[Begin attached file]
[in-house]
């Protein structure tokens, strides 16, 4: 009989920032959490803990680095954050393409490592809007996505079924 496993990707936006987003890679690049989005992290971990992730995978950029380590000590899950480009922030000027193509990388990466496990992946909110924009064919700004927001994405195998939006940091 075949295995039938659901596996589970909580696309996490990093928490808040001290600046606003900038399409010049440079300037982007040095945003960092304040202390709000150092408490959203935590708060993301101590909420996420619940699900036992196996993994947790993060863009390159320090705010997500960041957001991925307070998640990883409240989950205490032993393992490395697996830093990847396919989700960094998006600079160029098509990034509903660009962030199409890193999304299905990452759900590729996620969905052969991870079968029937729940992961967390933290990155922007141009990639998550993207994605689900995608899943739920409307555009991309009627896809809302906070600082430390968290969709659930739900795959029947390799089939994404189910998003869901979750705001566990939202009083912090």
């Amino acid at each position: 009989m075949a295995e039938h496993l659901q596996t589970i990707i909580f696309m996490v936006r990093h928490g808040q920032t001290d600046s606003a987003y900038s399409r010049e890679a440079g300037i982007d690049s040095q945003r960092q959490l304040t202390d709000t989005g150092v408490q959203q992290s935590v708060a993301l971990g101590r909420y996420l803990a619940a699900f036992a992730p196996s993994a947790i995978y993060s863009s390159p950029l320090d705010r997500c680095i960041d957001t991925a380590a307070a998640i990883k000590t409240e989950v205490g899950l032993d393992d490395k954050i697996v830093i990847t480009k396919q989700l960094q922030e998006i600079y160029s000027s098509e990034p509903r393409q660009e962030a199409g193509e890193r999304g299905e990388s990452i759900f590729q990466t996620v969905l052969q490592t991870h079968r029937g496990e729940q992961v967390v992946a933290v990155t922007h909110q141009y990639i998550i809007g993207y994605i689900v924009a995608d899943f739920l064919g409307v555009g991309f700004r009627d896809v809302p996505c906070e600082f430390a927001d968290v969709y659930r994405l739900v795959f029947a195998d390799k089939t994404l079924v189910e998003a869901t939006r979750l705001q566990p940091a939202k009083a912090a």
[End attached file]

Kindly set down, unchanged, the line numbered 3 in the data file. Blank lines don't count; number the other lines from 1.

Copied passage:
């Amino acid at each position: 009989m075949a295995e039938h496993l659901q596996t589970i990707i909580f696309m996490v936006r990093h928490g808040q920032t001290d600046s606003a987003y900038s399409r010049e890679a440079g300037i982007d690049s040095q945003r960092q959490l304040t202390d709000t989005g150092v408490q959203q992290s935590v708060a993301l971990g101590r909420y996420l803990a619940a699900f036992a992730p196996s993994a947790i995978y993060s863009s390159p950029l320090d705010r997500c680095i960041d957001t991925a380590a307070a998640i990883k000590t409240e989950v205490g899950l032993d393992d490395k954050i697996v830093i990847t480009k396919q989700l960094q922030e998006i600079y160029s000027s098509e990034p509903r393409q660009e962030a199409g193509e890193r999304g299905e990388s990452i759900f590729q990466t996620v969905l052969q490592t991870h079968r029937g496990e729940q992961v967390v992946a933290v990155t922007h909110q141009y990639i998550i809007g993207y994605i689900v924009a995608d899943f739920l064919g409307v555009g991309f700004r009627d896809v809302p996505c906070e600082f430390a927001d968290v969709y659930r994405l739900v795959f029947a195998d390799k089939t994404l079924v189910e998003a869901t939006r979750l705001q566990p940091a939202k009083a912090a």